It’s back-to-school season across the United States. And in many places, we can look forward to soaking up some of the year’s best weather (while it lasts). Do these five genealogy activities in September, and you’ll build your family tree, learn from experts, and enjoy the outdoors:
1. Take an online genealogy class.
If your family tree progress has stalled because you don’t know where to look next, take yourself back to school. Online classes can teach you skills from using YDNA to understand your paternal line to restoring old photos.
One of our favorites is our Trace Your Roots: Search Tricks to Find Your Ancestors downloadable course. Learn how to search for your family history and find your ancestors in vital records, censuses, immigration records, newspapers and land records.
2. Stroll through an ancestor’s old neighborhood.
Take in the sights of the past: architectural details, old stonework, former street names or other evidence from past residents. Note landmarks that survive from your ancestor’s time. Watch for street and business names that may be inspired by history. Try to spot the oldest buildings and imagine the spaces between them before they were filled (or now-empty spaces where buildings once stood). If you can’t get to the places you want to visit, let Google Earth take you there. Where available, use Street View to surround yourself with a 360-degree view of the neighborhood.
3. Visit a genealogical or historical society near you.
The group may host monthly meetings with how-to classes or historical presentations. Drop in at a few meetings (not just one) so you can learn what the group has to offer and get to know people. You may meet kindred spirits. Often, you’ll discover opportunities to help your community preserve its history. Be prepared to make a small donation for each visit, though it may not be required. Use the Federation of Genealogical Society’s Find-a-Society web page, ask about a society at your local library, or search online with the name of your city or county and the phrase genealogical society or historical society.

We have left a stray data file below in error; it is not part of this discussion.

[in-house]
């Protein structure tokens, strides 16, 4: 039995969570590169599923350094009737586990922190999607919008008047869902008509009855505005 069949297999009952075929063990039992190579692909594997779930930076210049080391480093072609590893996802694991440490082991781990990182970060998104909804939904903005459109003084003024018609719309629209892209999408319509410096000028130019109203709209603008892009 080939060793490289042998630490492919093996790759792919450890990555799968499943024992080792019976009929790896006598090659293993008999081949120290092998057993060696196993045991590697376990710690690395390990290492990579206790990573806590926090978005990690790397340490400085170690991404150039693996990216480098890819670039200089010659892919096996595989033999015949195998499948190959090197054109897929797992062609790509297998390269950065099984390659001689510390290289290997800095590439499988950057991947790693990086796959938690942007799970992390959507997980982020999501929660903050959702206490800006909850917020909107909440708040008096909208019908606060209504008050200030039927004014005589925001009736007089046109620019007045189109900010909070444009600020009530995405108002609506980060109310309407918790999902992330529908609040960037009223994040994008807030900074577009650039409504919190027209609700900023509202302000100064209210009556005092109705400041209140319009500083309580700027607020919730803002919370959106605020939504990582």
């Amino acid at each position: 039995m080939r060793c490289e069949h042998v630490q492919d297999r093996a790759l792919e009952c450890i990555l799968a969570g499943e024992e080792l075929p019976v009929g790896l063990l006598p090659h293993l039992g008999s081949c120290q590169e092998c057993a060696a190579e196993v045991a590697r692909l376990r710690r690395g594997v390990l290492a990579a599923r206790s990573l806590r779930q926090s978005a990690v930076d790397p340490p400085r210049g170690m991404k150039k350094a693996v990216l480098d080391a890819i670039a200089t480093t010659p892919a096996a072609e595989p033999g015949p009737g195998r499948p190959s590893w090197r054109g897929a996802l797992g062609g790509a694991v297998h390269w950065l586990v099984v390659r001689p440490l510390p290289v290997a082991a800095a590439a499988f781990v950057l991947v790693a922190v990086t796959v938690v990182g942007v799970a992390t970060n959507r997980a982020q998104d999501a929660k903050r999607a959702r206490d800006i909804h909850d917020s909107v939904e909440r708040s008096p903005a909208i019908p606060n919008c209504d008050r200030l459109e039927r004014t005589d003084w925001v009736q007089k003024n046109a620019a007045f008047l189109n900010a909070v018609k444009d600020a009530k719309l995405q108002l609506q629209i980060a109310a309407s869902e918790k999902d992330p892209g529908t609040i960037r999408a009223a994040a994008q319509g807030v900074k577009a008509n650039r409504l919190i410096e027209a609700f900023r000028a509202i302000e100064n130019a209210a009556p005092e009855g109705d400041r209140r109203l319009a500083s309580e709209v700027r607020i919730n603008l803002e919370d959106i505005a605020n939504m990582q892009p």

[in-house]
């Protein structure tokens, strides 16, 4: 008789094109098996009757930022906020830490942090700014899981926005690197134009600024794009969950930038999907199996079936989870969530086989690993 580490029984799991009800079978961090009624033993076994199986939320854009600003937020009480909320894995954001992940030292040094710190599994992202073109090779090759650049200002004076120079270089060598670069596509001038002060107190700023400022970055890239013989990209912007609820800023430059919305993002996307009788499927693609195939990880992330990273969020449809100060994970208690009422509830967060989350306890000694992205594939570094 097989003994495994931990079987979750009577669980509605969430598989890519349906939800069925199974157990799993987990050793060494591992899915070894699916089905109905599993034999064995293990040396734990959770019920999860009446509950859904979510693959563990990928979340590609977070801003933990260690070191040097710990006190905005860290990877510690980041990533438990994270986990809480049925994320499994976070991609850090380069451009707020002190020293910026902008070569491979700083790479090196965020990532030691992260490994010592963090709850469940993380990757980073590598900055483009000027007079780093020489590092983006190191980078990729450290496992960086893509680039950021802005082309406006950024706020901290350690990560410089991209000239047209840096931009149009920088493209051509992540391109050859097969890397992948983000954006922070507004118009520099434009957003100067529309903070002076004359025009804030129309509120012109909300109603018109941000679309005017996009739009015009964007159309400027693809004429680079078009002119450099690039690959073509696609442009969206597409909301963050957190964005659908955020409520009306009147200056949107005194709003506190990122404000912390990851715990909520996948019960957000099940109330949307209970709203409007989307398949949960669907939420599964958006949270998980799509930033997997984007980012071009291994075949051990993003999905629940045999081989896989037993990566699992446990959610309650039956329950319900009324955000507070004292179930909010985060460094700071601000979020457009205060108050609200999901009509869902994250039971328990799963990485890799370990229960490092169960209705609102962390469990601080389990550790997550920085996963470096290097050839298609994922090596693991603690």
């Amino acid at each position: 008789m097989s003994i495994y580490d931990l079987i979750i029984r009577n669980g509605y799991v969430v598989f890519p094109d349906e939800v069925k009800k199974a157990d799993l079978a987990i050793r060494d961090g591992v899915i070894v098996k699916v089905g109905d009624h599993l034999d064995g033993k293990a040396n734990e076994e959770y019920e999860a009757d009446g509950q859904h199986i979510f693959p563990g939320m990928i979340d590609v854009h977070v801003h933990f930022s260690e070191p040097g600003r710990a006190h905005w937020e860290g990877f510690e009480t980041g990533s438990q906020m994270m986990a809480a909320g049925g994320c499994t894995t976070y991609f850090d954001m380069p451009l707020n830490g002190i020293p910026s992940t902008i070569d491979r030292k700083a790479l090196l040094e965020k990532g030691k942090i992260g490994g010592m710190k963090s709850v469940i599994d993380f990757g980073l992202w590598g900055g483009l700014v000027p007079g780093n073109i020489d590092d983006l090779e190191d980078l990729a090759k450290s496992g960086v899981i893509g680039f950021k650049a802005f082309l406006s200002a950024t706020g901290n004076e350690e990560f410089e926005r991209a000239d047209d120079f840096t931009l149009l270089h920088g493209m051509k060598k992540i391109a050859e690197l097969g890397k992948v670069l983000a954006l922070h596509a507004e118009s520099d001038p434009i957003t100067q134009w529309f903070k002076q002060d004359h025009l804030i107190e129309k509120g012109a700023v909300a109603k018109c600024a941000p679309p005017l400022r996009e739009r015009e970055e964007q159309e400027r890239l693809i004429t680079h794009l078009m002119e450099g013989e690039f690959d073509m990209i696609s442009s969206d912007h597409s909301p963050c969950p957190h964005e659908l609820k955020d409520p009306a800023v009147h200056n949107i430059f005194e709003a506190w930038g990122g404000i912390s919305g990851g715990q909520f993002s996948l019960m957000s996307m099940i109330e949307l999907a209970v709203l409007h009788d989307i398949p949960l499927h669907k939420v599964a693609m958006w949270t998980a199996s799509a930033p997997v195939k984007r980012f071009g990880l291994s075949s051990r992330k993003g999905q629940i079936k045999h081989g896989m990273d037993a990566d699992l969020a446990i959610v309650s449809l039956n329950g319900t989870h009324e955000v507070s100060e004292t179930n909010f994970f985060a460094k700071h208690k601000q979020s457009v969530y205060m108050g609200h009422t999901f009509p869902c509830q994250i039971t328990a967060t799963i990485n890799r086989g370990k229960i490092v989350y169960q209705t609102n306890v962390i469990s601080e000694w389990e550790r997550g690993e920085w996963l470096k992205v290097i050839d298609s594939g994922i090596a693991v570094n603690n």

4. Find old yearbook photos of relatives.
Browse digitized yearbooks to see your relatives as teenagers. Click here to search Ancestry’s expanded yearbook collection and here to search yearbooks on MyHeritage.
Use these resources to look for other types of pictures that may not have made it into the school annual.
School yourself on your ancestors’ schooling in other records, too. Obituaries often mention education. Entries in the 1940 US census include the highest grade completed. Between 1850 and 1930, the census asks about recent school attendance and literacy.
5. Listen to a genealogy podcast.
While you’re enjoying the outdoor weather, take a genealogy podcast along with you. Of course, we love the free monthly Family Tree Magazine Podcast, packed with tips and chats with our favorite experts. It’s hosted by Lisa Louise Cooke, who also hosts the free Genealogy Gems Podcast.
Find these and other genealogy podcasts via Apple Podcasts, Google Play Music, Spotify or another podcast app you like. Or listen from your computer by simply visiting the podcast website and clicking on a recent episode.